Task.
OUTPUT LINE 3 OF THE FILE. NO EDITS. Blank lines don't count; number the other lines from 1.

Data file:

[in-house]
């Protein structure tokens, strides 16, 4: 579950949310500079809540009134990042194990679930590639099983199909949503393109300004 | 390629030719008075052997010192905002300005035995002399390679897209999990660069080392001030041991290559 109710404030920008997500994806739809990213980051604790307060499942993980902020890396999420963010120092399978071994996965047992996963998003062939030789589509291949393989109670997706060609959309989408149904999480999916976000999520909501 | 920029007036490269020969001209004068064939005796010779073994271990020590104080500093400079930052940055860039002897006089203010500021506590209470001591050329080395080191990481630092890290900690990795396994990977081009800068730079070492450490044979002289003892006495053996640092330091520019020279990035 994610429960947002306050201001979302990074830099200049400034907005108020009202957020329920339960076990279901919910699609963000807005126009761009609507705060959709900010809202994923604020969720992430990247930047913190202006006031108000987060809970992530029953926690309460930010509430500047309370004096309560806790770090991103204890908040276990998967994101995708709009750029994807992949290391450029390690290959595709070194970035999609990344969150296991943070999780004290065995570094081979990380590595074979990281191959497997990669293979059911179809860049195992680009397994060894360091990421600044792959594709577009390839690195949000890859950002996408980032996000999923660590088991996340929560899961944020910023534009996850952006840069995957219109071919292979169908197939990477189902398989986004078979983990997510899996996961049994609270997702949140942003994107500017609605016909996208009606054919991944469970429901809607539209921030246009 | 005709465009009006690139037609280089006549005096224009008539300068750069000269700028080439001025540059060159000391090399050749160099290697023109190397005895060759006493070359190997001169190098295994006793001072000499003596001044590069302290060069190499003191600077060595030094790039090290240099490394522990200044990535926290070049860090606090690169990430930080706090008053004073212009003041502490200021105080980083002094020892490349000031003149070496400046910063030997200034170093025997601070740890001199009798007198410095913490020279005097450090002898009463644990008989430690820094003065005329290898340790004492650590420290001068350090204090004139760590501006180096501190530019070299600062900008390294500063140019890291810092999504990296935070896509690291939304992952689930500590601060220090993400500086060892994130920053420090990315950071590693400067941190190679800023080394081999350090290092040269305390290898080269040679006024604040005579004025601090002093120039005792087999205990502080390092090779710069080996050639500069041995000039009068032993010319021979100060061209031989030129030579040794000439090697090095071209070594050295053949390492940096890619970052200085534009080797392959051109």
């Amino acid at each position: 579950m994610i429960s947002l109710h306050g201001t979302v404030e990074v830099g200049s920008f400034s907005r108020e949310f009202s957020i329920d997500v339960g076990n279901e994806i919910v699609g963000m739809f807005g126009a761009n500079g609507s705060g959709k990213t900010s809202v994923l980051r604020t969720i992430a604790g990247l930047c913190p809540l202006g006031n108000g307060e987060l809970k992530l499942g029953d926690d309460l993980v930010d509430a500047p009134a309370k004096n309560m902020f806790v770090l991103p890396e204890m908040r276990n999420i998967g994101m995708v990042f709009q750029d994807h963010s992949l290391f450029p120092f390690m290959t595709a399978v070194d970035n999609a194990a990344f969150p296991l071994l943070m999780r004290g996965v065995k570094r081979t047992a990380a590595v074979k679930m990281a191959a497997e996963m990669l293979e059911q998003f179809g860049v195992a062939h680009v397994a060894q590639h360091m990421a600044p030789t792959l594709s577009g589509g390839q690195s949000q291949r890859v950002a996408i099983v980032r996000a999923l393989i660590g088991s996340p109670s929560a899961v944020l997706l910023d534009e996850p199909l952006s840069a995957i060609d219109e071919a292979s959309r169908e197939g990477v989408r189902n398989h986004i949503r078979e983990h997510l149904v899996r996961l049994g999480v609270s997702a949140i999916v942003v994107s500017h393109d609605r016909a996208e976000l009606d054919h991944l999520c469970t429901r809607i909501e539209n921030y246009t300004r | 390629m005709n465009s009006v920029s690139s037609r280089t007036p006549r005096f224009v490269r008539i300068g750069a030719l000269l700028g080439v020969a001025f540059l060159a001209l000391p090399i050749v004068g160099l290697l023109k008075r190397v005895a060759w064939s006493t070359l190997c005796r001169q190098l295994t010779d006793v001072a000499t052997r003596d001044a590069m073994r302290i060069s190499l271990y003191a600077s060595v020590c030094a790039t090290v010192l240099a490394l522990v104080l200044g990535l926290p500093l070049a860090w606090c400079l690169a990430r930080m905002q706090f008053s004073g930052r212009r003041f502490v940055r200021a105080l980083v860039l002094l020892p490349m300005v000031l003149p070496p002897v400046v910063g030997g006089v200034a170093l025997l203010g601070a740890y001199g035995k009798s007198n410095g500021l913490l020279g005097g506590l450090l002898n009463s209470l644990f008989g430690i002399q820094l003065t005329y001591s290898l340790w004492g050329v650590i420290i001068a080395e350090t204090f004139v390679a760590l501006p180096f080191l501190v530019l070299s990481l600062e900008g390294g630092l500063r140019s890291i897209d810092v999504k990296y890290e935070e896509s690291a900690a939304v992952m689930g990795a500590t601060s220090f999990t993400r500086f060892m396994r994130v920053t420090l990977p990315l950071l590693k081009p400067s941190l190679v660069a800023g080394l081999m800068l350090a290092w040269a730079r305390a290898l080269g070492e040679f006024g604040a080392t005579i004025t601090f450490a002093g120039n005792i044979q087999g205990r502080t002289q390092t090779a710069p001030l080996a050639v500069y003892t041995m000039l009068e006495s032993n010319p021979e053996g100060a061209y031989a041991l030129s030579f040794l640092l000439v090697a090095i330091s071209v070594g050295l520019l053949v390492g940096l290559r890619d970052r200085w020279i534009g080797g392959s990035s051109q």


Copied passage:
């Amino acid at each position: 579950m994610i429960s947002l109710h306050g201001t979302v404030e990074v830099g200049s920008f400034s907005r108020e949310f009202s957020i329920d997500v339960g076990n279901e994806i919910v699609g963000m739809f807005g126009a761009n500079g609507s705060g959709k990213t900010s809202v994923l980051r604020t969720i992430a604790g990247l930047c913190p809540l202006g006031n108000g307060e987060l809970k992530l499942g029953d926690d309460l993980v930010d509430a500047p009134a309370k004096n309560m902020f806790v770090l991103p890396e204890m908040r276990n999420i998967g994101m995708v990042f709009q750029d994807h963010s992949l290391f450029p120092f390690m290959t595709a399978v070194d970035n999609a194990a990344f969150p296991l071994l943070m999780r004290g996965v065995k570094r081979t047992a990380a590595v074979k679930m990281a191959a497997e996963m990669l293979e059911q998003f179809g860049v195992a062939h680009v397994a060894q590639h360091m990421a600044p030789t792959l594709s577009g589509g390839q690195s949000q291949r890859v950002a996408i099983v980032r996000a999923l393989i660590g088991s996340p109670s929560a899961v944020l997706l910023d534009e996850p199909l952006s840069a995957i060609d219109e071919a292979s959309r169908e197939g990477v989408r189902n398989h986004i949503r078979e983990h997510l149904v899996r996961l049994g999480v609270s997702a949140i999916v942003v994107s500017h393109d609605r016909a996208e976000l009606d054919h991944l999520c469970t429901r809607i909501e539209n921030y246009t300004r | 390629m005709n465009s009006v920029s690139s037609r280089t007036p006549r005096f224009v490269r008539i300068g750069a030719l000269l700028g080439v020969a001025f540059l060159a001209l000391p090399i050749v004068g160099l290697l023109k008075r190397v005895a060759w064939s006493t070359l190997c005796r001169q190098l295994t010779d006793v001072a000499t052997r003596d001044a590069m073994r302290i060069s190499l271990y003191a600077s060595v020590c030094a790039t090290v010192l240099a490394l522990v104080l200044g990535l926290p500093l070049a860090w606090c400079l690169a990430r930080m905002q706090f008053s004073g930052r212009r003041f502490v940055r200021a105080l980083v860039l002094l020892p490349m300005v000031l003149p070496p002897v400046v910063g030997g006089v200034a170093l025997l203010g601070a740890y001199g035995k009798s007198n410095g500021l913490l020279g005097g506590l450090l002898n009463s209470l644990f008989g430690i002399q820094l003065t005329y001591s290898l340790w004492g050329v650590i420290i001068a080395e350090t204090f004139v390679a760590l501006p180096f080191l501190v530019l070299s990481l600062e900008g390294g630092l500063r140019s890291i897209d810092v999504k990296y890290e935070e896509s690291a900690a939304v992952m689930g990795a500590t601060s220090f999990t993400r500086f060892m396994r994130v920053t420090l990977p990315l950071l590693k081009p400067s941190l190679v660069a800023g080394l081999m800068l350090a290092w040269a730079r305390a290898l080269g070492e040679f006024g604040a080392t005579i004025t601090f450490a002093g120039n005792i044979q087999g205990r502080t002289q390092t090779a710069p001030l080996a050639v500069y003892t041995m000039l009068e006495s032993n010319p021979e053996g100060a061209y031989a041991l030129s030579f040794l640092l000439v090697a090095i330091s071209v070594g050295l520019l053949v390492g940096l290559r890619d970052r200085w020279i534009g080797g392959s990035s051109q």